Unified communications battle lines being drawn.
Microsoft's recently sealed alliance with Nortel to develop and deliver a common set of software for unified communications will take the two firms head-to-head with Avaya and Cisco, Gartner has predicted.
The tie-up should provide a clearer path toward converged communications embracing telephony, voice mail, the processing of VoIP, presence, chat, email, instant messaging and multimedia conferencing, according to a Gartner analysis by Bern Elliot, Steve Blood and Steve Cramoysan.
"The deal tilts the field of business communications decisively towards dependence on software that may become a commodity. It will put Microsoft and Nortel into competition with Cisco, Avaya and others in a large but nascent market," the report stated.
The comments come after Microsoft and Nortel announced an alliance last week to develop and sell unified communications technologies.
Under the terms of the agreement the companies have committed to a four-year extendable agreement to share intellectual property to jointly develop systems and services for enterprises and service providers.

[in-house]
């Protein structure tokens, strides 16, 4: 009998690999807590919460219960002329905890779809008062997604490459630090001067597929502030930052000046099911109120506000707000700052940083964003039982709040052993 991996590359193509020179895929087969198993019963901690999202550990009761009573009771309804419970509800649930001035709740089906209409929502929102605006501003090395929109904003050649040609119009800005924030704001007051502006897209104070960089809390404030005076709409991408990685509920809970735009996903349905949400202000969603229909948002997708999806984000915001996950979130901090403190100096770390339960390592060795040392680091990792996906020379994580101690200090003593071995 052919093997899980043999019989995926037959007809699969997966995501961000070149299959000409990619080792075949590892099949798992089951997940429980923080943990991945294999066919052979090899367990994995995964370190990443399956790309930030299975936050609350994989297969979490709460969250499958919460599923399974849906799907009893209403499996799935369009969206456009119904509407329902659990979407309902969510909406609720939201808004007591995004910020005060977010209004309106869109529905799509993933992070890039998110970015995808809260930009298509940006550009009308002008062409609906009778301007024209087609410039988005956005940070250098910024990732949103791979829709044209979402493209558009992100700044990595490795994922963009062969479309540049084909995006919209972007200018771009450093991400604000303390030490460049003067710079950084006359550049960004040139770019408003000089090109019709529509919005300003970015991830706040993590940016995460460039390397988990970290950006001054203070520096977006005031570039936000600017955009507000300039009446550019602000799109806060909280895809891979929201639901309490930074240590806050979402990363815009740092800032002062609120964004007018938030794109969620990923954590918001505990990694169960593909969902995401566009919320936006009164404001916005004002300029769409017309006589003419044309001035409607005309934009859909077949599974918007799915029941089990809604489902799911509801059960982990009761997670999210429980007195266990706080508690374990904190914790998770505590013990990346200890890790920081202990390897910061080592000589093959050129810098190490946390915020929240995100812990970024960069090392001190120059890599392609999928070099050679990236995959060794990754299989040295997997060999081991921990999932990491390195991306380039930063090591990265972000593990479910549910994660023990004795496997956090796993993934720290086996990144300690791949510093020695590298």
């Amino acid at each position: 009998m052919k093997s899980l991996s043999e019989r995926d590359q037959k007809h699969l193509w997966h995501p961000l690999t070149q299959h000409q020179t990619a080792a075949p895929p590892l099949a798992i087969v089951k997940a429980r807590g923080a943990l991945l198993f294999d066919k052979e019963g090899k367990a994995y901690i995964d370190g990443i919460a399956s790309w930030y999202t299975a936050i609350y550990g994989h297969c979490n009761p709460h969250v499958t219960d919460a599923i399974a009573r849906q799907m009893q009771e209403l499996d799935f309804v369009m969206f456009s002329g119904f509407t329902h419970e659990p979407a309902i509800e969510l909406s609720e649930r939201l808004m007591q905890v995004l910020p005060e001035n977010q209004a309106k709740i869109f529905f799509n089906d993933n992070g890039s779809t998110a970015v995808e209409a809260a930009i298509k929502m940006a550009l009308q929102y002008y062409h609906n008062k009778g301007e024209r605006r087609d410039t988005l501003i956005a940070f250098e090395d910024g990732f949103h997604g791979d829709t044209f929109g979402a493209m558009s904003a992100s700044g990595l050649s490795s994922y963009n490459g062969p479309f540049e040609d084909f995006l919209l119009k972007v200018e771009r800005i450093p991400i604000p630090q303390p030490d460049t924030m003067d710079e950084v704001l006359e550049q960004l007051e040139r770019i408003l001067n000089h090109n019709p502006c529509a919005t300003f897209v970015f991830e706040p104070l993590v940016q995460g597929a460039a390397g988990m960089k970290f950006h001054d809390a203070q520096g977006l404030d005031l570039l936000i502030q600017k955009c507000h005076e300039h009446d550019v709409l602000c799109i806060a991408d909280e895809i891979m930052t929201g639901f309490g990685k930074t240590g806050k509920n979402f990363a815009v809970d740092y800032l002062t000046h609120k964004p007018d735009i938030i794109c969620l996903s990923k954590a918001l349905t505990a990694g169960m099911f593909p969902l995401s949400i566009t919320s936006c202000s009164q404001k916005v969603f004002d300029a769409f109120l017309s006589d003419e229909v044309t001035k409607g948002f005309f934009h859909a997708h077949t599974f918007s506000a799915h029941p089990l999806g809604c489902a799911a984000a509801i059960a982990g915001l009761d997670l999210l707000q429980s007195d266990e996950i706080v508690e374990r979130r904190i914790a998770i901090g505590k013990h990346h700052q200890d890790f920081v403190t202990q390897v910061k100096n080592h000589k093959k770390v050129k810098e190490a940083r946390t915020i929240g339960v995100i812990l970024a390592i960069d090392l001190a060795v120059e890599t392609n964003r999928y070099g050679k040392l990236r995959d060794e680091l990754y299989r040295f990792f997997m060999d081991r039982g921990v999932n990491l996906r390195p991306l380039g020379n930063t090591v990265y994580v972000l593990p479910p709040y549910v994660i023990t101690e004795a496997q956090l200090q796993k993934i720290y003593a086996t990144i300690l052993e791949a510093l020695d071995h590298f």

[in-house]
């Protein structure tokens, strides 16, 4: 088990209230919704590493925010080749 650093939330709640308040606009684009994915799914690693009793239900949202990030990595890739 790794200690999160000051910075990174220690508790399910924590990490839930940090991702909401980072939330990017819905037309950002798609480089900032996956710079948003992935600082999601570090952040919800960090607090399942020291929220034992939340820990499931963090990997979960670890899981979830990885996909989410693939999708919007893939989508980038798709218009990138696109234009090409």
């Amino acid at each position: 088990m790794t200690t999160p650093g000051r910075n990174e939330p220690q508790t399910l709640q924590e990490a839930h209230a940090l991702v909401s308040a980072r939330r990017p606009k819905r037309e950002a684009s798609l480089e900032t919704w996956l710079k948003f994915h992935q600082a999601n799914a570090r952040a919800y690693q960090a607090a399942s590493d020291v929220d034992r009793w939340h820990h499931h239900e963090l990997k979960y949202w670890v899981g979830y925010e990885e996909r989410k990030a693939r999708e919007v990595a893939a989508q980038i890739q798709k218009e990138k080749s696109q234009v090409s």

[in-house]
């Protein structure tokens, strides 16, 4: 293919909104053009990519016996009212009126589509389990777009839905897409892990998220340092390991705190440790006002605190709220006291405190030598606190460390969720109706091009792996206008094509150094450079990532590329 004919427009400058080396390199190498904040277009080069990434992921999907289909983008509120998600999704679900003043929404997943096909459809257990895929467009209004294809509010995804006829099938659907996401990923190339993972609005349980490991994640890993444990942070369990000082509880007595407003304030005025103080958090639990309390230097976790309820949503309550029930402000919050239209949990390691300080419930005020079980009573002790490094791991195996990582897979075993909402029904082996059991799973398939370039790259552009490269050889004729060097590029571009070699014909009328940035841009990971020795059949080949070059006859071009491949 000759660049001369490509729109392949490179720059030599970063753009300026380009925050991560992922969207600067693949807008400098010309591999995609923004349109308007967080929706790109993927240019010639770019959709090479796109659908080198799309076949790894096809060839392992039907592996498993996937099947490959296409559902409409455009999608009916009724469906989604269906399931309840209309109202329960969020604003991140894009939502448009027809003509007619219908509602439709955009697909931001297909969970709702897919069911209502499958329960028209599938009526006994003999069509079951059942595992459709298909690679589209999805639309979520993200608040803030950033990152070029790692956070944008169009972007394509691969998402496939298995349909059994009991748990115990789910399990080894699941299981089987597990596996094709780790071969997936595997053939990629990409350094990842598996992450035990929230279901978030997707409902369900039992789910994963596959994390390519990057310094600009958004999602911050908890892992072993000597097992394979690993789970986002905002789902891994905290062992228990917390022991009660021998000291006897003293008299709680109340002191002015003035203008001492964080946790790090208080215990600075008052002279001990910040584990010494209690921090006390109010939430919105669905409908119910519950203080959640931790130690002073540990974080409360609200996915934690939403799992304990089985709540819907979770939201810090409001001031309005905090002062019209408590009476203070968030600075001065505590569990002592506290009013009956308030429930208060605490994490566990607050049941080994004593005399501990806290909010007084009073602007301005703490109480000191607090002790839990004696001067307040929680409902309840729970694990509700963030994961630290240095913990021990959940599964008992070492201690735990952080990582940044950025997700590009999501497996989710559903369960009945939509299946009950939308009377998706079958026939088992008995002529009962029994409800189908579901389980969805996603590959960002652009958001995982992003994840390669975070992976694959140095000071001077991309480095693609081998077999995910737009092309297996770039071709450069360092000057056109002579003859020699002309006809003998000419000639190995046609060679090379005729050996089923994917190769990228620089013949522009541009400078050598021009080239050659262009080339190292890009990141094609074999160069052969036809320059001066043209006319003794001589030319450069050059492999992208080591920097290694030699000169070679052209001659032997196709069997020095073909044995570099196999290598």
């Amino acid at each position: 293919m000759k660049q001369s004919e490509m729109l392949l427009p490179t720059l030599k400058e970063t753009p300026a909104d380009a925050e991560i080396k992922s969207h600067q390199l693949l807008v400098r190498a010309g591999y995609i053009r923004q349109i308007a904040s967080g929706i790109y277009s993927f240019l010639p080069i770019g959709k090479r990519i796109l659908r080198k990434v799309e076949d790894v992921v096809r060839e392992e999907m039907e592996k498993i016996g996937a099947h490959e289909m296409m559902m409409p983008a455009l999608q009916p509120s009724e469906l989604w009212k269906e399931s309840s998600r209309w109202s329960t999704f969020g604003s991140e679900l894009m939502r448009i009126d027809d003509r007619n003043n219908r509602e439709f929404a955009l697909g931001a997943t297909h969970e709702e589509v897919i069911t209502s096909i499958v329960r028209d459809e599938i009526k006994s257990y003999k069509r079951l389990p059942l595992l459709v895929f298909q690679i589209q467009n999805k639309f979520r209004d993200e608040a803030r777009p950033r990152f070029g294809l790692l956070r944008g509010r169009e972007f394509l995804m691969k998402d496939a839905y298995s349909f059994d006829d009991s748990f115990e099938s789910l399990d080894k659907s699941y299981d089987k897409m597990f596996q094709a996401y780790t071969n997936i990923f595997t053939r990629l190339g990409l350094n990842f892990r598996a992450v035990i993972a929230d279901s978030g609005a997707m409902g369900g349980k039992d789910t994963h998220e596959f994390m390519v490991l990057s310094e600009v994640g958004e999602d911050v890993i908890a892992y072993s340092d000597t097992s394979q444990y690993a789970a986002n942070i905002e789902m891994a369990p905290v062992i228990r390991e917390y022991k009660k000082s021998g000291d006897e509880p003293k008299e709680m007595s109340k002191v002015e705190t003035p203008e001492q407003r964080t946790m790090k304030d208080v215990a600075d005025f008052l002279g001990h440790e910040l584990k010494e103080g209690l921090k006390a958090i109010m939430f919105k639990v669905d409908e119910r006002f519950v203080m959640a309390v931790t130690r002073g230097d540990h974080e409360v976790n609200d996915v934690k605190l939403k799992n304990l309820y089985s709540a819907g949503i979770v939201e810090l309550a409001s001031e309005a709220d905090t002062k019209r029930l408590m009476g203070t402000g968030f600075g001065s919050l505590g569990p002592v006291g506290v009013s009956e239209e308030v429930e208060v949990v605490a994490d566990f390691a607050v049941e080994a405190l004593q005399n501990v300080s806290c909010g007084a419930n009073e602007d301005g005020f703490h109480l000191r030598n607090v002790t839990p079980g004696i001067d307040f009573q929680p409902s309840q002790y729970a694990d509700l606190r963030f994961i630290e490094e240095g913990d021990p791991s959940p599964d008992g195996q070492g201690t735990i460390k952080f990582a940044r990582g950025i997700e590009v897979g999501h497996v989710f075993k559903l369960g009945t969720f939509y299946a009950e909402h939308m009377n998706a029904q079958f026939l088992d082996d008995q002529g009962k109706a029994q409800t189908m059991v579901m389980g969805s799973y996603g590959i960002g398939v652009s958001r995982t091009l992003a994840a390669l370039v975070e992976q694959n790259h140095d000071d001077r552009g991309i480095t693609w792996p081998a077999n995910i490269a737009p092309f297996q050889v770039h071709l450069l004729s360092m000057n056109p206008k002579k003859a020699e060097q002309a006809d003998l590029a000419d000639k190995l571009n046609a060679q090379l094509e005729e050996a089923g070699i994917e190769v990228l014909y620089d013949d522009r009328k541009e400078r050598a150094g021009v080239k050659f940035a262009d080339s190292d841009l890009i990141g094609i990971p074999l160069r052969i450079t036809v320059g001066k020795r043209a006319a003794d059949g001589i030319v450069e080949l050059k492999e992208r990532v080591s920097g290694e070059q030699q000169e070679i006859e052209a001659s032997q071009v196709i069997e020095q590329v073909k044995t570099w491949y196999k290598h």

"As result of this alliance, Microsoft gets a credible partner and valuable channel in voice, and gets to provide the unifying platform for a range of voice applications from Nortel," said Gartner.
"However, Microsoft may be putting at risk some of its other partnerships with companies such as Genesys and Siemens.
"Nortel is accepting that there is an inflection point in the world of voice communications and that its future lies in software and services.
"It now has to develop a new identity as an application developer and provider of systems integration and related services.
"However, it risks becoming overly dependent on Microsoft and having to avoid competing with other partners in some product areas."
Although Microsoft and Nortel aim to deliver products from this alliance in the second quarter of 2007, Gartner pointed out that enterprises will continue to need multi-vendor systems until their technology matures.
According to the analyst firm, enterprises should consider the products available today as a first step toward unified communications.
They should review the road map from Microsoft and Nortel when it appears, but only then decide whether it meets their needs.
Microsoft and Nortel gang up on Cisco
By Robert Jaques on Jul 27, 2006 11:51AM